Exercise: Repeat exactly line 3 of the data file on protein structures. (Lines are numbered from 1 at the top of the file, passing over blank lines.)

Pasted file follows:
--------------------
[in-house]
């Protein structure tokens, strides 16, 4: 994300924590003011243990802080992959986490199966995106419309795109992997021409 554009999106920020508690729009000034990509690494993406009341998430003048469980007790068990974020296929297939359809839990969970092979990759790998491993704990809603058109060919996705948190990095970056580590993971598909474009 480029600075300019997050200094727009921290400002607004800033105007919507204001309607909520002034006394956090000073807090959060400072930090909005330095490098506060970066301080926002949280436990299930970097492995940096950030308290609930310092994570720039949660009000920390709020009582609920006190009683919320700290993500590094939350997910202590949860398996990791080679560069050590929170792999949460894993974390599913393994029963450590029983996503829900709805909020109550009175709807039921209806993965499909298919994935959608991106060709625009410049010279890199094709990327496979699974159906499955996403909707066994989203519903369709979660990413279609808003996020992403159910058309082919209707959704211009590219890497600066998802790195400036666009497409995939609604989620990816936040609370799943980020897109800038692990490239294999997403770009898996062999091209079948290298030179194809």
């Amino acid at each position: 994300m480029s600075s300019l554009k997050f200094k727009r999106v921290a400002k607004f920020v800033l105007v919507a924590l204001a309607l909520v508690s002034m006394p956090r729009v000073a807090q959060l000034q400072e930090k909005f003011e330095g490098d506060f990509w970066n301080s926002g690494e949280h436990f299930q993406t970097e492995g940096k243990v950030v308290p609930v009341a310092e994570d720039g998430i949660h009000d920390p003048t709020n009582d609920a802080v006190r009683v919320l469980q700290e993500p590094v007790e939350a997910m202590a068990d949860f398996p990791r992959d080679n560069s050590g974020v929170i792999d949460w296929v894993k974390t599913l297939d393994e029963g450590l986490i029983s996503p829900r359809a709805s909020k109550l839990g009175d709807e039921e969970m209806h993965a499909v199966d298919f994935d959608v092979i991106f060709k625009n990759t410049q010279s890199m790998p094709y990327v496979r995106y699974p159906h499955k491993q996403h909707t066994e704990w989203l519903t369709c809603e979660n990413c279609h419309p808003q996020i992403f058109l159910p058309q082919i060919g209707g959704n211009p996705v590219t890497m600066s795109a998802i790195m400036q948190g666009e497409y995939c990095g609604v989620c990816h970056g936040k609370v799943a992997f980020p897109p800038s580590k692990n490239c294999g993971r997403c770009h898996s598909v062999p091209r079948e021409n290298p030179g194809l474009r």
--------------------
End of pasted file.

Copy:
């Amino acid at each position: 994300m480029s600075s300019l554009k997050f200094k727009r999106v921290a400002k607004f920020v800033l105007v919507a924590l204001a309607l909520v508690s002034m006394p956090r729009v000073a807090q959060l000034q400072e930090k909005f003011e330095g490098d506060f990509w970066n301080s926002g690494e949280h436990f299930q993406t970097e492995g940096k243990v950030v308290p609930v009341a310092e994570d720039g998430i949660h009000d920390p003048t709020n009582d609920a802080v006190r009683v919320l469980q700290e993500p590094v007790e939350a997910m202590a068990d949860f398996p990791r992959d080679n560069s050590g974020v929170i792999d949460w296929v894993k974390t599913l297939d393994e029963g450590l986490i029983s996503p829900r359809a709805s909020k109550l839990g009175d709807e039921e969970m209806h993965a499909v199966d298919f994935d959608v092979i991106f060709k625009n990759t410049q010279s890199m790998p094709y990327v496979r995106y699974p159906h499955k491993q996403h909707t066994e704990w989203l519903t369709c809603e979660n990413c279609h419309p808003q996020i992403f058109l159910p058309q082919i060919g209707g959704n211009p996705v590219t890497m600066s795109a998802i790195m400036q948190g666009e497409y995939c990095g609604v989620c990816h970056g936040k609370v799943a992997f980020p897109p800038s580590k692990n490239c294999g993971r997403c770009h898996s598909v062999p091209r079948e021409n290298p030179g194809l474009r």